Chivalry Essay

1735 words - 7 pages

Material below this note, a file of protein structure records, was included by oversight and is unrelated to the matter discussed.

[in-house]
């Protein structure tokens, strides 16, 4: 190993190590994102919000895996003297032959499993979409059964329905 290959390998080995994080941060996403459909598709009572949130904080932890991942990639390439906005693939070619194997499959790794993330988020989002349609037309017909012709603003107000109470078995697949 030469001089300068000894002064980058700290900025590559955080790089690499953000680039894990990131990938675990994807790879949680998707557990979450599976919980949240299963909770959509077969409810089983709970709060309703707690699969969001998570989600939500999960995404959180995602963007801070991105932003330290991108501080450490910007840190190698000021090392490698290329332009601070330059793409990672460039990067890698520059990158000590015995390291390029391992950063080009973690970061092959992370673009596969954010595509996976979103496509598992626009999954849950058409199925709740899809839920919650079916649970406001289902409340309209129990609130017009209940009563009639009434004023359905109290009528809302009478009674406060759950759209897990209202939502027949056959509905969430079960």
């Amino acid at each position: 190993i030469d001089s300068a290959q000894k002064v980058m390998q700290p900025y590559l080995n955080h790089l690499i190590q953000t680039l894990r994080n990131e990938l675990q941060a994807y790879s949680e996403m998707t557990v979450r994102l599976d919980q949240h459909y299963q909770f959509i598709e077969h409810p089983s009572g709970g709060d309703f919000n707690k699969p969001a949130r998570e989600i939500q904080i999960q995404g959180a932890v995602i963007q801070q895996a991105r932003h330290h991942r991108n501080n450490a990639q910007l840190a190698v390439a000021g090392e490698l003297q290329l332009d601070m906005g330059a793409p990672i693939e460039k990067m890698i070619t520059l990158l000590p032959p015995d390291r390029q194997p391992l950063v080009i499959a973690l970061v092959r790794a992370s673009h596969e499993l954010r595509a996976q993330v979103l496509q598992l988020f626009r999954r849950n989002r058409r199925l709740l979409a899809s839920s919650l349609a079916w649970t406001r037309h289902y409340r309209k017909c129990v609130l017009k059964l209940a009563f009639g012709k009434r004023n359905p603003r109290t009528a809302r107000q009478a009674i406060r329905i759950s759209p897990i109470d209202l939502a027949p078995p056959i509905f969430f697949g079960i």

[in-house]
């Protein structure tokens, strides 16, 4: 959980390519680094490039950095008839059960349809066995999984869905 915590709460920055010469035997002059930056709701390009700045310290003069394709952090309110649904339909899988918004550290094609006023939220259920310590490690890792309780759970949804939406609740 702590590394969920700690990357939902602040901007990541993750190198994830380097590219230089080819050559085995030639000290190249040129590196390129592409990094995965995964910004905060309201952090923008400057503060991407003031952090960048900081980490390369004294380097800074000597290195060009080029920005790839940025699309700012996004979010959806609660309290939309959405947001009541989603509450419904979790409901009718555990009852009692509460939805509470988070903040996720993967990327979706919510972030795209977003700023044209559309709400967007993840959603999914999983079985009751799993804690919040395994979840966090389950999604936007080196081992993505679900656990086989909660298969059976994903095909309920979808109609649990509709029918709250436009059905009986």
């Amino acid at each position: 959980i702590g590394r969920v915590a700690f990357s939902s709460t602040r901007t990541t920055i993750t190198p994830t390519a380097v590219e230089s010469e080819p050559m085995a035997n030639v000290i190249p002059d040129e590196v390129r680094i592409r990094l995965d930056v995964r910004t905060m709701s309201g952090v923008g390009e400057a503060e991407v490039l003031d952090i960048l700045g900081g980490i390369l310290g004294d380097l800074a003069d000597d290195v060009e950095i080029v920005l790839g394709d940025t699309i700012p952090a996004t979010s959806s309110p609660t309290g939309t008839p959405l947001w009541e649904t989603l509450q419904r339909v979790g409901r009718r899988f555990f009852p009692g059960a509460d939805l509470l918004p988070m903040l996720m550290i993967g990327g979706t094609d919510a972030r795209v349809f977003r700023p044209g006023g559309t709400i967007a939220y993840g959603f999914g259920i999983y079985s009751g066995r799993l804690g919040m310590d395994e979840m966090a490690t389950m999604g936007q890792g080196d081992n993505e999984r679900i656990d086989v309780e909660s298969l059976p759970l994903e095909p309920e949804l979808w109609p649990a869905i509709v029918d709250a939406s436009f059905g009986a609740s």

Chivalry: A lost code Chivalry. A term not widely used during the modern times. What exactly is chivalry? According to Webster's New World Dictionary, it is "the medieval system of knighthood," and also "courtesy and fairness." Chivalry is almost nonexistent in today's society. It lives on in the form of good manners and "courtly love." Chivalry originated in the 9th and 10th centuries, at which time Western Europe was under siege by invading groups of Vikings, Magyars, Muslims, and other tribes. These invaders were usually experts at waging war on horseback. The armies of the European nobles had no such advantage; they were mainly composed of mere foot soldiers that had great difficulty combating the mounted cavalry. As a result of this, the nobles began to employ cavalry training and tactics in order to counter the threats of invaders. The first knights were simple armed warriors who fought on horseback with lances and swords. Horse maintenance was expensive, and cavalry training was a long and difficult process. To make up for the expenses of cavalry training, the nobles started to grant land to their knights for the duration of their services. This land provided the necessary income to support the knight.Cline 2 Chivalry can be divided into three main viewpoints: the military, the social, and the religious. The Military Standard Knights were expected to defend their lords as well as the innocent. The knight was known as the professional soldier of the time. Usually only men of noble birth had the honor of being knighted. Each year a knight was expected to perform a specific number of days of military service in exchange for his lands and the lord's protection. A knight was also expected to fight valiantly for his lord, and show unquestioning loyalty to him. Bravery and loyalty were the foundation of what was to become the code of chivalry. A would-be knight began his training at an early age, serving as a page in a knight's household. In his teenage years, he graduated to the status of squire, where he gained more responsibilities. He now tended his knight's horses, of which every knight had three, the battle horse, a second horse, and a packhorse for the luggage. The squire also tended to his knight's armor. The squire also gained his first battle experience. Usually several squires were apprenticed to a knight at the same time. Generally there were four: one to manage the horses, one to carry the heaviest weapons, such as a shield, one to aid his master in mounting his horse and raise him if he was dismounted, and finally a fourth to guard any prisoners the knight might take, especially if a high ransom was placed upon them. Having attendants was a good thing for the knight, for when on the battlefield they might Cline 3 band together as a small infantry unit to fight around their master. It was at this time that they learned the many skills in arms that were essential for their profession. When the squire...

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